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Liz Barbour’s edible garden. Courtesy photo.




Liz Barbour’s Open Garden Tour

When: Sunday, June 26, noon to 4 p.m. 
Where: The Creative Feast, 5 Broad St., Hollis; parking is available on the Town Common or behind the library located on the Town Common
Cost: Free 
Visit: thecreativefeast.com




Veggie beautiful
Tour invites visitors to explore an edible garden

06/23/16
By Angie Sykeny asykeny@hippopress.com



 If you’re looking to create a visually appealing garden, cabbages and kale may not be the first plants that come to mind, but for chef and cooking instructor Liz Barbour of The Creative Feast, the vegetables in her flower beds only add to the charm.  

That’s because she practices edible gardening, a technique that involves arranging fruit and vegetable plants among ornamental plants and flowers to create a hybrid super-garden that’s both practical and beautiful. 
“It’s for people who really would like to begin planting vegetables, but don’t want to create a huge vegetable garden,” she said. “So, if you have perennial beds, just look at a vegetable plant and see how beautiful it is and how you can work that into what you already have established.” 
On Sunday, June 26, Barbour will host an Open Garden Tour at her home in Hollis, where visitors can walk freely through her ⅓-acre edible garden to explore the layout and how the concept is put into practice. The tour is self-guided, but all the plants will be labeled and Barbour will be around to answer questions. People are welcome to bring a notebook or camera so they can collect some ideas for their own edible gardens. 
Barbour’s garden will have numerous kinds of vegetables, climbing and in rows, including lettuces, cabbages, cucumbers and more, as well as a variety of herbs and edible flowers. There will also be some fruit trees and bushes growing apples, cherries, blackberries, boysenberries, elderberries, blueberries and gooseberries, scattered throughout the garden.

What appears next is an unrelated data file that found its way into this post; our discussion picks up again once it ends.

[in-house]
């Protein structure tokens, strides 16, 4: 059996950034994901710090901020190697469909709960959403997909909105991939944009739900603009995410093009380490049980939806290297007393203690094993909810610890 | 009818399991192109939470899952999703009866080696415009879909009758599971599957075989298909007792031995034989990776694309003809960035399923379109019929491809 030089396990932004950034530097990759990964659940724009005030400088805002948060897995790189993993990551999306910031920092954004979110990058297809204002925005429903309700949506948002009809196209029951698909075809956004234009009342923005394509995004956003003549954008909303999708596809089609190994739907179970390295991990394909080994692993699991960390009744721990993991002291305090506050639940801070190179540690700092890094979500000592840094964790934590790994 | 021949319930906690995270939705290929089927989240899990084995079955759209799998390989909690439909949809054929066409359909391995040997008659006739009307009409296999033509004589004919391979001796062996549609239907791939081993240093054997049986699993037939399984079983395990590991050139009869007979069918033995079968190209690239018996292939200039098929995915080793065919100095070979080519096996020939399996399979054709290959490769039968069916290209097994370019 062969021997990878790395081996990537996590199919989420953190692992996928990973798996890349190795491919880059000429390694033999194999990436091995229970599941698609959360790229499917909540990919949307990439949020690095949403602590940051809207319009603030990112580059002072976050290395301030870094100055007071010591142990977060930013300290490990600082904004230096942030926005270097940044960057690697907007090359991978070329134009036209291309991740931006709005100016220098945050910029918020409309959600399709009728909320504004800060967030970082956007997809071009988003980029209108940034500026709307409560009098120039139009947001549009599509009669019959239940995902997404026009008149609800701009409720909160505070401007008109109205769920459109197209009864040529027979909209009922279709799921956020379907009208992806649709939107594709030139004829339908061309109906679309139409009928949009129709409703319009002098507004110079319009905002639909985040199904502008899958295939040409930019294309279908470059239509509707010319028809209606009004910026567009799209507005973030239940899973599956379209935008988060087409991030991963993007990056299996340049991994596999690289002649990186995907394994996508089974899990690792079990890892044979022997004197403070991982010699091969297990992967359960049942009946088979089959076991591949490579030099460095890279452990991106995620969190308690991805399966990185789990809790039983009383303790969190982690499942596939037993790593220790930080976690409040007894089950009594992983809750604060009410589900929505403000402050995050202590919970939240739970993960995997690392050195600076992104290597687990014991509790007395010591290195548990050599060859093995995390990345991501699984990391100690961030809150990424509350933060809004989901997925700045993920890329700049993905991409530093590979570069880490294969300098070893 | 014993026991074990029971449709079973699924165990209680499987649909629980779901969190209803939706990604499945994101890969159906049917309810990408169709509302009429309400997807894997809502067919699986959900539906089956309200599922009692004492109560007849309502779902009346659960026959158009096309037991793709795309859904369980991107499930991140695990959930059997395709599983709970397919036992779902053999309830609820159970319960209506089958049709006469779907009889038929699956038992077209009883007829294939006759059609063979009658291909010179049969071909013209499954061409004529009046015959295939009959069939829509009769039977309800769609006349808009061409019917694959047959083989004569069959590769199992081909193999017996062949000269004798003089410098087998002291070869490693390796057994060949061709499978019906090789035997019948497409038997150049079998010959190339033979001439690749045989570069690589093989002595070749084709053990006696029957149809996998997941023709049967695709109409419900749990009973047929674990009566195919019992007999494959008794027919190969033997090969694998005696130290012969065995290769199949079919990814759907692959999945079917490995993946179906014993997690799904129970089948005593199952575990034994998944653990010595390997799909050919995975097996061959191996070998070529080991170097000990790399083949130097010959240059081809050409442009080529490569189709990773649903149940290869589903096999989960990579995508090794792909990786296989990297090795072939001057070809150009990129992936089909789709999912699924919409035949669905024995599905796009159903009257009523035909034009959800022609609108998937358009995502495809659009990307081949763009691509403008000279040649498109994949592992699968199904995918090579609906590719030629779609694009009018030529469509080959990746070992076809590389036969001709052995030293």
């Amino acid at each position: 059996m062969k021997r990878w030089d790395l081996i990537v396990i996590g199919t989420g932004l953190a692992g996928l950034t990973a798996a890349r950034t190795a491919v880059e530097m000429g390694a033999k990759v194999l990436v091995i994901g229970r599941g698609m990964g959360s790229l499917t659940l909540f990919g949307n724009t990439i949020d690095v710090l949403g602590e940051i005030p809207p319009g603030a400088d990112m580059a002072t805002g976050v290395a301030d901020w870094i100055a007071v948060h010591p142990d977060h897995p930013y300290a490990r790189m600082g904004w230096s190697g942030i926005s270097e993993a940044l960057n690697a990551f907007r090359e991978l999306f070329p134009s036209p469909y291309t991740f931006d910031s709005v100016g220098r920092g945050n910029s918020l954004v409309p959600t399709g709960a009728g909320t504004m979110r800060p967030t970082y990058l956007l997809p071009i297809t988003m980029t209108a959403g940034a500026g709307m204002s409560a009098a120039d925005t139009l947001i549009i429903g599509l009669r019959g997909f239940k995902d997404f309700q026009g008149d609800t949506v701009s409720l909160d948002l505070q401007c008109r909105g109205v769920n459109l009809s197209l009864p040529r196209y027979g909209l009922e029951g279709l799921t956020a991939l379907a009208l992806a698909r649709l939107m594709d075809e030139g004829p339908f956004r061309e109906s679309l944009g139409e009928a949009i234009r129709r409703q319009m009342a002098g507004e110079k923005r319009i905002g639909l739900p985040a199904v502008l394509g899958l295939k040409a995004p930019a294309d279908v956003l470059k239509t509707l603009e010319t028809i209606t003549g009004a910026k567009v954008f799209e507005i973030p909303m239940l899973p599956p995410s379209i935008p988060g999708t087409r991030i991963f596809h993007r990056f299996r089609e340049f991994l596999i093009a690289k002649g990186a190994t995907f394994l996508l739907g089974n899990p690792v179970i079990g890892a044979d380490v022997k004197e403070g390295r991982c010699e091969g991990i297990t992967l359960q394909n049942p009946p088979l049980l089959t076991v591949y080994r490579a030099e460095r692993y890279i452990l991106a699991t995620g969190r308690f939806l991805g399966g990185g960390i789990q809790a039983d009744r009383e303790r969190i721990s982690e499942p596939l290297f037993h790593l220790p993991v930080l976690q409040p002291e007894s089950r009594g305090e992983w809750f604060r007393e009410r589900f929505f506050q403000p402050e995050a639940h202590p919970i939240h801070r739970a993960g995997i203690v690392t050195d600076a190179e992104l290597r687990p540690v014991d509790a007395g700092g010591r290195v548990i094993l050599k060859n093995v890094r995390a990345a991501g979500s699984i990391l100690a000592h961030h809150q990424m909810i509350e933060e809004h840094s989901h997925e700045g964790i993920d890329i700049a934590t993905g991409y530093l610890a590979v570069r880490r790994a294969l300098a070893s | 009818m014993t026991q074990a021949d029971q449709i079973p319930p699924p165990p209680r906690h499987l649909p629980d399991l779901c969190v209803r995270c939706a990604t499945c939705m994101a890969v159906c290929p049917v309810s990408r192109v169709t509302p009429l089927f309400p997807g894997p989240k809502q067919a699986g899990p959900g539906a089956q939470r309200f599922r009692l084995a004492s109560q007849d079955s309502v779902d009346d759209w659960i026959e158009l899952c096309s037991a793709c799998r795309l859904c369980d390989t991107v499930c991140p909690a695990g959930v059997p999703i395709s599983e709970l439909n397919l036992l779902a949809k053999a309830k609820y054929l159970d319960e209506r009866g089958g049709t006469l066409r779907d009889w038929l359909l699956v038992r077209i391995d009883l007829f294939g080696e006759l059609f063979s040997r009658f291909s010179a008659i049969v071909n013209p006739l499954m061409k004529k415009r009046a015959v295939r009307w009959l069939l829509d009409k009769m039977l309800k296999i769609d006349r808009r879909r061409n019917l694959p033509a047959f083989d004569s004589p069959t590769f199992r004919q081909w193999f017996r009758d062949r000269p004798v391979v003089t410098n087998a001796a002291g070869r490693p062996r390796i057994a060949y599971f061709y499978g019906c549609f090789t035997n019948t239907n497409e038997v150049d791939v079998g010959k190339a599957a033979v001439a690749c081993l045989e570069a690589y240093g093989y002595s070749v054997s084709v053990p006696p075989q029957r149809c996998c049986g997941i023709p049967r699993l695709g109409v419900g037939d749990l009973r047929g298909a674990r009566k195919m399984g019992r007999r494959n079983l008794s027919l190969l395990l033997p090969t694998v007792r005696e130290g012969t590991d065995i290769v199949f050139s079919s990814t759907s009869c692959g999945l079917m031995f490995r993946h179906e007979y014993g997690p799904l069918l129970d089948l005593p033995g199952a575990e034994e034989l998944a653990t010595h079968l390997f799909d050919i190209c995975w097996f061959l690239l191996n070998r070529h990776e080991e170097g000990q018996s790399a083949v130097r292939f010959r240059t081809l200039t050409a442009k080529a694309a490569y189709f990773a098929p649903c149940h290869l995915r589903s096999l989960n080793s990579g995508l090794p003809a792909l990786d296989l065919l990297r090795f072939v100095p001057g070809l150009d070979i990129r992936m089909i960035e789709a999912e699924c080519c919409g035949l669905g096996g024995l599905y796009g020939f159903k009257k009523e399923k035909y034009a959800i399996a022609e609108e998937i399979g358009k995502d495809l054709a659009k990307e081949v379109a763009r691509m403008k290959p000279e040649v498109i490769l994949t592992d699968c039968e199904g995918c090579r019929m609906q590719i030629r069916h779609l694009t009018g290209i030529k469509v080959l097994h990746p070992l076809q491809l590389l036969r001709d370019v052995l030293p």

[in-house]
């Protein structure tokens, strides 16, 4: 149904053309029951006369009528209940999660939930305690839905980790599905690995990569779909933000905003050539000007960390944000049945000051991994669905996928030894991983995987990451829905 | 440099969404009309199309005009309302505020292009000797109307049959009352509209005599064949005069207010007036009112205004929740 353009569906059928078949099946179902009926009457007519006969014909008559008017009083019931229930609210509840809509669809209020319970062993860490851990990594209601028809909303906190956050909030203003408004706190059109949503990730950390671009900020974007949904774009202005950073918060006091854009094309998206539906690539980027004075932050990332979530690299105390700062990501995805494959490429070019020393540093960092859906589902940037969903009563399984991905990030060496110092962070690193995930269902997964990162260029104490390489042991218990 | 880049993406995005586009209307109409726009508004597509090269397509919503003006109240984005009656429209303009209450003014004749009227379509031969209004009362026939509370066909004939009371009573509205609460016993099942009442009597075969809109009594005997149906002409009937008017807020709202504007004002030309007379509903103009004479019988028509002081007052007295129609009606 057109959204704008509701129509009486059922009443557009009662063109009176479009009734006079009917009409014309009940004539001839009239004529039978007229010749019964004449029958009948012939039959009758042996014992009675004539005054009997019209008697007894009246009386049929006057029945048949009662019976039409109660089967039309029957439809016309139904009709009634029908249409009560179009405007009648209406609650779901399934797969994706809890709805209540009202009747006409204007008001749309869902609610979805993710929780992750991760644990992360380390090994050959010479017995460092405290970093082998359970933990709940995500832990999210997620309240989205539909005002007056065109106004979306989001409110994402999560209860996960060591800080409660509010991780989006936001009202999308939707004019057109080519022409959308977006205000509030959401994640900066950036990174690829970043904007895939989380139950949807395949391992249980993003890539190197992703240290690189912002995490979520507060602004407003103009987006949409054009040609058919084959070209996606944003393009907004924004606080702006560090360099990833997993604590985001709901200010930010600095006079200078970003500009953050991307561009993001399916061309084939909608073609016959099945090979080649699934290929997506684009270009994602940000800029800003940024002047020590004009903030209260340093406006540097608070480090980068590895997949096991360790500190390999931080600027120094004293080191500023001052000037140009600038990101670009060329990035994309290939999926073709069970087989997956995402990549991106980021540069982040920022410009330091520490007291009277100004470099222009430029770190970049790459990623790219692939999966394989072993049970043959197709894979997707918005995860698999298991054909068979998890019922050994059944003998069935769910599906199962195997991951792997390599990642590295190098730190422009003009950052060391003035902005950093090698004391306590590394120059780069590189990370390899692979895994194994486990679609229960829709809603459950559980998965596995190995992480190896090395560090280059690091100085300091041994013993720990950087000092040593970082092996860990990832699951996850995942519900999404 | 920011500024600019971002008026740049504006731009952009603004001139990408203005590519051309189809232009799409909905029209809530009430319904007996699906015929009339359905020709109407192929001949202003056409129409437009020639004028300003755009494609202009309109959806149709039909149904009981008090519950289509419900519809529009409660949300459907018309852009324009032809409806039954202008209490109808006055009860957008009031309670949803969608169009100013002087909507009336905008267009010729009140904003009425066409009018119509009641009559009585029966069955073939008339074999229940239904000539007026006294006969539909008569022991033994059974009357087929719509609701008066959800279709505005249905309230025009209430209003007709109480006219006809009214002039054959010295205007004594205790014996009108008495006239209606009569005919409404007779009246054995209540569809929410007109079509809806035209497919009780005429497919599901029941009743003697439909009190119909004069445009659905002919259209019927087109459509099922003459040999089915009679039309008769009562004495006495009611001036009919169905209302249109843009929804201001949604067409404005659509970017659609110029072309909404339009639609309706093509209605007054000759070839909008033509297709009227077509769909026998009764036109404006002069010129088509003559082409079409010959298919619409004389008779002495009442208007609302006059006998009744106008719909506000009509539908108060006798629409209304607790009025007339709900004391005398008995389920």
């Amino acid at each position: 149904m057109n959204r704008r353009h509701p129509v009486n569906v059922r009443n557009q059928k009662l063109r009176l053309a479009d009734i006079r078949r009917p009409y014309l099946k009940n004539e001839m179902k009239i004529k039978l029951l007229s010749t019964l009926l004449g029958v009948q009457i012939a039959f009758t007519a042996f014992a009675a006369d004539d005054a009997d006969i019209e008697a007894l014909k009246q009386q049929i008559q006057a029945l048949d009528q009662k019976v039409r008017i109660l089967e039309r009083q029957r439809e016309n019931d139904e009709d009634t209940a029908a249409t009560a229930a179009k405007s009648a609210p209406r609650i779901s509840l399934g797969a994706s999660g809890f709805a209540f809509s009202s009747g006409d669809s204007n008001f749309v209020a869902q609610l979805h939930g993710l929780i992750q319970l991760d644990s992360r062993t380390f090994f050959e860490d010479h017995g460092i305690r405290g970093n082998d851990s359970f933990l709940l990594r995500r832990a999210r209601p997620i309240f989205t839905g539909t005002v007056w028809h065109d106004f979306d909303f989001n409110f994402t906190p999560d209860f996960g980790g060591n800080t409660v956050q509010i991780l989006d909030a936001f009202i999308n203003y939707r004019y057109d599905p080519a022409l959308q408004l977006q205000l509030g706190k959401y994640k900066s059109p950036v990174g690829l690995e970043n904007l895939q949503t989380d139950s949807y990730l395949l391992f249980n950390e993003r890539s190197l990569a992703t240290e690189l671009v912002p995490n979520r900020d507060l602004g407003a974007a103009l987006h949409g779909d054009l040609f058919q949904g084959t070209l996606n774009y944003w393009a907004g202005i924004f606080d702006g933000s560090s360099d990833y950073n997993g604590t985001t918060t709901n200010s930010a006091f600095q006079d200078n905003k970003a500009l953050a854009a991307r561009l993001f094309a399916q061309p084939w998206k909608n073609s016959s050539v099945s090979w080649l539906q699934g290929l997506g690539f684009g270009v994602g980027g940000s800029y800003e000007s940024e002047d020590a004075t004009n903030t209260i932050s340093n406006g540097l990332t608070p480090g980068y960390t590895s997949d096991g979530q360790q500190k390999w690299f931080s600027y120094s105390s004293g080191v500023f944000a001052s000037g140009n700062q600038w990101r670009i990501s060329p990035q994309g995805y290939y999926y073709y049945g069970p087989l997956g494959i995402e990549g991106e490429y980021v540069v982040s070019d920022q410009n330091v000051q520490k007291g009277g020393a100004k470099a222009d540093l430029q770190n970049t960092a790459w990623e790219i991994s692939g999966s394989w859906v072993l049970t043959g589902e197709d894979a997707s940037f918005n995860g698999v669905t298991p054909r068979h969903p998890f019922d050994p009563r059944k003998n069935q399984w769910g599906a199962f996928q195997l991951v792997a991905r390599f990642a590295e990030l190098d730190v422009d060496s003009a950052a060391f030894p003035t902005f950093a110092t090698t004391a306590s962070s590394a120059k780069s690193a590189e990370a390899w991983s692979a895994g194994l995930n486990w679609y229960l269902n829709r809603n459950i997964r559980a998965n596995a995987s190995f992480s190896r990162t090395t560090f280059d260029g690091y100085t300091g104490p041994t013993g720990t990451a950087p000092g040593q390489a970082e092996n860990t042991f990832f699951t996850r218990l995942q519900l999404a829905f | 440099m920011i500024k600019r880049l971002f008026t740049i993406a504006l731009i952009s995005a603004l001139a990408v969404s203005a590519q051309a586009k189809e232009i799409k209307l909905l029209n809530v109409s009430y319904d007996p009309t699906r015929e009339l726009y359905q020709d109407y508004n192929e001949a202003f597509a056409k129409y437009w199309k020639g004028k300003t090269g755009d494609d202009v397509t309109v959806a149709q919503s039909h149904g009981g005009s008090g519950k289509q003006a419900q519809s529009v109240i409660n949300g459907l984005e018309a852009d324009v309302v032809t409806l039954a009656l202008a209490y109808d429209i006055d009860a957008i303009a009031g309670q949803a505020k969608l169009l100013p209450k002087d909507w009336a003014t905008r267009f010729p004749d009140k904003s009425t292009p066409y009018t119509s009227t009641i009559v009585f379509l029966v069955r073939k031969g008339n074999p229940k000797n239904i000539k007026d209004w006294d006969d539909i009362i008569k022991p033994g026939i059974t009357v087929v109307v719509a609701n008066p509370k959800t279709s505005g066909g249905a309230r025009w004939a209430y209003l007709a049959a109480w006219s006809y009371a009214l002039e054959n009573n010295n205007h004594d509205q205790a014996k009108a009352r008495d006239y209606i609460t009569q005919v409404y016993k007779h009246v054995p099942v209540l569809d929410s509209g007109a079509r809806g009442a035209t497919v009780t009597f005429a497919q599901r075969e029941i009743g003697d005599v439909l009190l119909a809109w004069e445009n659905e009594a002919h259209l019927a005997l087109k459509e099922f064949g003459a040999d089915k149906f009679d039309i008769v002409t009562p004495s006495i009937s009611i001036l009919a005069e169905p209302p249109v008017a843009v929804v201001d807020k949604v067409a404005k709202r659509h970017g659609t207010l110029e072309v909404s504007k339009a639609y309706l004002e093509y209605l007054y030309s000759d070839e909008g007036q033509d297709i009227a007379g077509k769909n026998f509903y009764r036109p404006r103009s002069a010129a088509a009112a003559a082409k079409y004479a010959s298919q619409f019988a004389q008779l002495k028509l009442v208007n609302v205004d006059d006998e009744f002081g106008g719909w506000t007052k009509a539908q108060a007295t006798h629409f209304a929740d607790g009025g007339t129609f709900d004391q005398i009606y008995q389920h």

“Instead of foundation plantings that don’t produce any fruit, I use blueberry bushes,” she said. “The color of the leaves is just as beautiful as any foundation planting I can buy at Home Depot, except now I have one that also provides fruit and is sustainable and helps me and my family. It’s a great combination.”
While edible gardening has been popular on the West Coast for years, Barbour said, she hasn’t seen much of it in New Hampshire yet. Her inspiration to give it a try came from a desire to combine her interest in gardening with her culinary background, and from a trend she was noticing at local farm stands. 
“The ones that are selling annuals and perennials, they do a beautiful job with those [flowers] out front, and sometimes I’ll see them putting vegetable plants out there as a way of displaying them, and it makes this really beautiful garden,” she said.
There are multiple factors to consider when designing an edible garden. To start, make sure you choose edible plants that are suited for your level of gardening experience and for the environmental conditions of your garden area. Once you’ve chosen your plants, explore what colors and styles are available and start thinking about how to place them so that they receive the proper amount of sunlight and are aesthetically fitting with the surrounding plants. 
“Kale, for example — something everyone wants to have — has so many varieties,” Barbour said. “You could do a dark green, medium green, purple, ruffled edge, plain edge. And they’re easy to grow; they need sun, so if you have a space in your perennial bed that gets full sun, why not put kale some in?” 
In addition to the Open Garden Tour, Barbour’s edible garden will be featured in the Symphony New Hampshire Nashua Garden Tour on Saturday, July 9, and Sunday, July 10. She also consistently speaks at local libraries about edible gardening and other culinary topics; see The Creative Feast website for a calendar of her upcoming events. 





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